MTh Church History
The programme offers a high quality student experience through a strong programme of study within the field of Church History, encouraging the student to explore in depth a range of topics relating to the history of the Christian church from its inception to the present.
The Faculty is part of a university which was established in 1822, with Church History having been a core subject in the theological curriculum from the beginning. Drawing on expertise throughout the Faculty of Humanities, our staff has an international profile in scholarship with published expertise in monasticism and medieval Christianity, Protestant nonconformity, nineteenth century and twentieth century religious thought as well as Christianity in Wales.
The Faculty of Humanities and Performing Arts has a vibrant research culture and MTh students are encouraged to participate in research seminars.
There are two parts to the MTh. Part I consists of six taught modules, on completion of which the student progresses to Part II, a 15,000 word dissertation. The MTh comprises three compulsory modules and three options, devised in such a way as to equip the student with essential knowledge of key aspects of the Christian tradition, along with a dissertation on a specialist topic of the student’s choice.
The Compulsory modules comprise Study Skills which introduces students to the basic skills needed to be a successful researcher including how to access and utilize bibliographical resources. Two further modules at the start of the programme provide the student with an overview of two key epochs in Christian history, namely the patristic or early church period, and the Protestant Reformation.
The student is required to complete three option modules which cover, for instance, medieval Christianity (Cîteaux and the Growth of the Cistercian Order and St Thomas Beckett: Archbishop, Martyr, Saint), and religion and society during the twentieth century (Christianity, Culture and Society in Twentieth Century Britain).
- Study Skills for Theology and Religious Studies
- Self and Suffering: Ascetic Life in Christian History
- The Reformation
- The Cistercian World 1: Citeaux and the Growth of the Cistercian Order
- Thomas Becket: Archbishop, Martyr, Saint
- Christianity, Culture and Society in Twentieth Century Britain
The programme is based upon an established pool of expertise in related concerns, and covers a range of projects undertaken over a number of years:
Staff are research active and regularly attend academic conferences.
Study cutting edge areas of academic interest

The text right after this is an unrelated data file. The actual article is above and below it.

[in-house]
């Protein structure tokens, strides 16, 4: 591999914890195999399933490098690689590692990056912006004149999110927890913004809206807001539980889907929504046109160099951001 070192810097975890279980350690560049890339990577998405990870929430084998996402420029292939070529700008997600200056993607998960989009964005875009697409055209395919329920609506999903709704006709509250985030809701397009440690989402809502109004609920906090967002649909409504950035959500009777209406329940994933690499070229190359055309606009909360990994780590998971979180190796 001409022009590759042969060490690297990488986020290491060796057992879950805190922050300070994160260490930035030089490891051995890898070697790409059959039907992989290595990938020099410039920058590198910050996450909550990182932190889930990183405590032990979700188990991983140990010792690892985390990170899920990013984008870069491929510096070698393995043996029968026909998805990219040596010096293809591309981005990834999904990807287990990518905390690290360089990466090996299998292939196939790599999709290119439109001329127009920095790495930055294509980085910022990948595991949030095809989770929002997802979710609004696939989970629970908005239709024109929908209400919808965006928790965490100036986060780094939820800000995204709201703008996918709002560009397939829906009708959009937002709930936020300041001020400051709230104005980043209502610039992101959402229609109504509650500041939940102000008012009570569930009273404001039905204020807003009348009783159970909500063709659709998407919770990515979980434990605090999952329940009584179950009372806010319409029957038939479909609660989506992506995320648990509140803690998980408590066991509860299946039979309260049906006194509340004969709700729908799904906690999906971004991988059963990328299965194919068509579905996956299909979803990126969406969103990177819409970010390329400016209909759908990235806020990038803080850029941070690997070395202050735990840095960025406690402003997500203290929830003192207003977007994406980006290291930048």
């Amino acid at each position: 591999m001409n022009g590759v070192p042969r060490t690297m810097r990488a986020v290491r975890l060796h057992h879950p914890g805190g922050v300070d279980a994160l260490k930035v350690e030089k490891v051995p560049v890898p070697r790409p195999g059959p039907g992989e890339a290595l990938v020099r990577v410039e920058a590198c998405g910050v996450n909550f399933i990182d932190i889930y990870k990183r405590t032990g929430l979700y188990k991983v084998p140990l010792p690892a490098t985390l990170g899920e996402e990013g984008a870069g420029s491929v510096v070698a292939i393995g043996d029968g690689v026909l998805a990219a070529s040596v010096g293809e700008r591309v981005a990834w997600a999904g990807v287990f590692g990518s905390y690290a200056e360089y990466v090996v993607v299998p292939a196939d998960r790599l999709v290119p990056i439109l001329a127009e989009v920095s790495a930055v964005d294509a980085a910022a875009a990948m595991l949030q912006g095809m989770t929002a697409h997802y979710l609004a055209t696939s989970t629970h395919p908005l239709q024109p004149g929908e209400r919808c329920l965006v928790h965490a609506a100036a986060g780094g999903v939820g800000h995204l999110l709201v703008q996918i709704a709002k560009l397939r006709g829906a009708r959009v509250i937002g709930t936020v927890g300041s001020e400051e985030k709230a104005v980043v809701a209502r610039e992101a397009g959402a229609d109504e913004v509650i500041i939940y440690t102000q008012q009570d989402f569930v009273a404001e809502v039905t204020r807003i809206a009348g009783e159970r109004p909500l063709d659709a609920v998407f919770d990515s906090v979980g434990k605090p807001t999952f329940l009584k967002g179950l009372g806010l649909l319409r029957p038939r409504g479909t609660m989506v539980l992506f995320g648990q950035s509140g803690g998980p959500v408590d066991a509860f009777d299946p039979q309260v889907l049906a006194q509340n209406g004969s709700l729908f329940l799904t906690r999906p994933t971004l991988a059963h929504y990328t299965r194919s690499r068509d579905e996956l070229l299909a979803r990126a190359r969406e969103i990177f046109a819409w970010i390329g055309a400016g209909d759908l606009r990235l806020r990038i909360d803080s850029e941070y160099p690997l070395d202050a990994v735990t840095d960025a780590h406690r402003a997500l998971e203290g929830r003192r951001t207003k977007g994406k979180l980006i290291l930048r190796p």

The staff expertise represents a considerable bank of knowledge and skills that will underpin this programme and will ensure student experience a high quality educational experience.
In addition Students will benefit from the:
- Opportunity to specialise in the chosen area of Church history
- We have a long and distinguished tradition of specialist teaching in church History
- Vibrant research culture
Assessment is usually based on written work in the form of long and short essays, reports, book reviews and reflective pieces.
Normally the entry requirement for this programme is a first class or upper second class undergraduate degree. In addition, the Faculty encourages students with an equivalent and appropriate professional qualification or significant and relevant professional experience to apply.
A non-graduate may also be admitted to candidature provided that she/he has gained a minimum of three years professional experience relevant and appropriate to the programme and they can demonstrate a satisfactory level of writing /analytical skills
The programme has been designed to attract students interested in developing both their generic as well as their subject-specific skills. It offers opportunities for students who have recently graduated to move on to work at level 7 in their specialist field of study and help prepare them for careers in education, ministry and research. The programme also offers excellent continuing professional development for teachers at various stages of their career, ministers currently in pastoral charge seeking further professional development and other interested parties. In addition, the programme will be attractive to students who wish to study out of personal interest or faith commitment.